WebAnywhere Brings Convenient Internet Access To Blind People

Here’s a topic we don’t consider often enough: accessibility. Specifically, web accessibility for visually impaired users.

There are more than 38 million blind people worldwide who rely on screen readers to access the Internet. However, screen readers aren’t cheap and unless you use them yourself, you probably don’t have one installed. This makes using someone else’s computer a virtual impossibility for blind people.

WebAnywhere is a web-based screen reader. It takes the content on a web page, translates it to text and reads it aloud for the user. By putting the screen reader in a browser window, WebAnywhere makes web surfing by blind people possible from any computer. As an added bonus, the application is free and open-source, and the developer, a PhD candidate at the University of Washington, says he hopes other people will help to improve it.

WebAnywhere divides the screen into two frames — navigation and content. The navigation frame consists of a location bar and a search bar, which effectively takes the place of the location bar of your browser while you’re using the site. The sites you navigate to are displayed in the lower frame.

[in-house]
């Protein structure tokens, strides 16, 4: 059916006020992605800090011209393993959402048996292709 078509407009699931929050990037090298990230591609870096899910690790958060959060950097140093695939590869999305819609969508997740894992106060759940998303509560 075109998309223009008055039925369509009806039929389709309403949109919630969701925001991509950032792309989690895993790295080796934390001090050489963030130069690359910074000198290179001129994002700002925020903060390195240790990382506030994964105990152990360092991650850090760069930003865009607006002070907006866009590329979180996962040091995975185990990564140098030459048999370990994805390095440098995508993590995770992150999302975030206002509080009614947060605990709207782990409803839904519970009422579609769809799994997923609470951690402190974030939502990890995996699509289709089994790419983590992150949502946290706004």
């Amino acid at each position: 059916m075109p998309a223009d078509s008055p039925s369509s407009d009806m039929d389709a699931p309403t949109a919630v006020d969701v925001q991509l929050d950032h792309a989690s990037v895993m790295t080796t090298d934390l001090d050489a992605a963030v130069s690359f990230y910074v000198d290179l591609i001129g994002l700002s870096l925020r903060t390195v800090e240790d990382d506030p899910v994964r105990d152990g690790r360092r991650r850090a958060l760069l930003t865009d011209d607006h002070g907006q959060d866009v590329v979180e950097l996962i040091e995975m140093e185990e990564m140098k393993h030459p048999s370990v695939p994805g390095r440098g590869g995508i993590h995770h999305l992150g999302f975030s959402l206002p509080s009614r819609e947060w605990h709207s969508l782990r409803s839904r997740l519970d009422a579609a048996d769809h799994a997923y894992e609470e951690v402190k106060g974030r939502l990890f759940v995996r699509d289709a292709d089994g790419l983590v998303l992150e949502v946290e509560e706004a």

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It’s interesting, to visit some common sites and see how well optimized they are for screen readers. Take Twitter for example; the site would be a nightmare for a user using WebAnywhere. The reader picks up a whole lot of gibberish from the homepage and if you do manage to log in, the reader goes down the right-hand side (with the long list of followers) before hitting the main page. Fortunately, WebAnywhere features several handy shortcuts (apparently standard in screen readers), including one which jumps to the next input box.

Here’s a brief bare-bones video explaining a little more about the system:

WebAnywhere is in alpha right now so it certainly isn’t perfect — I noticed that when I loaded my site through it, it replaced all of the apostrophes in my most recent post with ellipses. Meanwhile, it seemed to break GMail completely although the video above shows someone using GMail through the application. There’s clearly some work to be done but, like I said, it’s in alpha so that’s forgivable.

As a sign of the potential of WebAnywhere, the developer, Jeff Bigham, won the grand prize of Microsoft’s 2008 Imagine Cup Interface Design Accessible Technology Award for the program.

As this is the first screen reader I’ve used and I’m not exactly the target market, I don’t have much context on which to base my opinion of WebAnywhere. I wonder, does anyone reading this site use a screen reader? What do you think of WebAnywhere?

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(Image credit: Amit Agarwal)

1 comments
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tom
tom

I think primarily we need to pick a set of standards, or just accessibility related common sense and code our pages based on it. If we code for particular screen readers, the issue will be that others read it differently. Once we code based on a set of standards or guidelines, for example WCAG, screen reader manufacturers will pay more attention to make their products work in more environments.